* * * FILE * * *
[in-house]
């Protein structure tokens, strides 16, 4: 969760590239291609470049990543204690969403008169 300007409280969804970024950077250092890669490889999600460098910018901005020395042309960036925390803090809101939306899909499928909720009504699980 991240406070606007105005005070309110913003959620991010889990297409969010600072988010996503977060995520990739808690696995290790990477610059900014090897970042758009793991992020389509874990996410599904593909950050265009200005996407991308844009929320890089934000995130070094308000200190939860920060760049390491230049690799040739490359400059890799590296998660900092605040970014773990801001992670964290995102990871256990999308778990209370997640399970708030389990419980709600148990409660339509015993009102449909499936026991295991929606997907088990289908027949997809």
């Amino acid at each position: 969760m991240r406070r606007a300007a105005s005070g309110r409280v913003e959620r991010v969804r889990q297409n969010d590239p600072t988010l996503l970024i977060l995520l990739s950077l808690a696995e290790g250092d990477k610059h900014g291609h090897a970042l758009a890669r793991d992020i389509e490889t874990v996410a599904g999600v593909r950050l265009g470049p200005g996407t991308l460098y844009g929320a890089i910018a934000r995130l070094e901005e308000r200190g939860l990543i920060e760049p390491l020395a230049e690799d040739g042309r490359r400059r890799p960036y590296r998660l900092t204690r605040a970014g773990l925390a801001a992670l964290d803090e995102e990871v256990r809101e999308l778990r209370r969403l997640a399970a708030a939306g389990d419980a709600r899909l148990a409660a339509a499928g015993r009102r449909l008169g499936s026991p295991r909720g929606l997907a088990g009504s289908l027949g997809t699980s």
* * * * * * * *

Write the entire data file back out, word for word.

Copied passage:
[in-house]
């Protein structure tokens, strides 16, 4: 969760590239291609470049990543204690969403008169 300007409280969804970024950077250092890669490889999600460098910018901005020395042309960036925390803090809101939306899909499928909720009504699980 991240406070606007105005005070309110913003959620991010889990297409969010600072988010996503977060995520990739808690696995290790990477610059900014090897970042758009793991992020389509874990996410599904593909950050265009200005996407991308844009929320890089934000995130070094308000200190939860920060760049390491230049690799040739490359400059890799590296998660900092605040970014773990801001992670964290995102990871256990999308778990209370997640399970708030389990419980709600148990409660339509015993009102449909499936026991295991929606997907088990289908027949997809």
């Amino acid at each position: 969760m991240r406070r606007a300007a105005s005070g309110r409280v913003e959620r991010v969804r889990q297409n969010d590239p600072t988010l996503l970024i977060l995520l990739s950077l808690a696995e290790g250092d990477k610059h900014g291609h090897a970042l758009a890669r793991d992020i389509e490889t874990v996410a599904g999600v593909r950050l265009g470049p200005g996407t991308l460098y844009g929320a890089i910018a934000r995130l070094e901005e308000r200190g939860l990543i920060e760049p390491l020395a230049e690799d040739g042309r490359r400059r890799p960036y590296r998660l900092t204690r605040a970014g773990l925390a801001a992670l964290d803090e995102e990871v256990r809101e999308l778990r209370r969403l997640a399970a708030a939306g389990d419980a709600r899909l148990a409660a339509a499928g015993r009102r449909l008169g499936s026991p295991r909720g929606l997907a088990g009504s289908l027949g997809t699980s």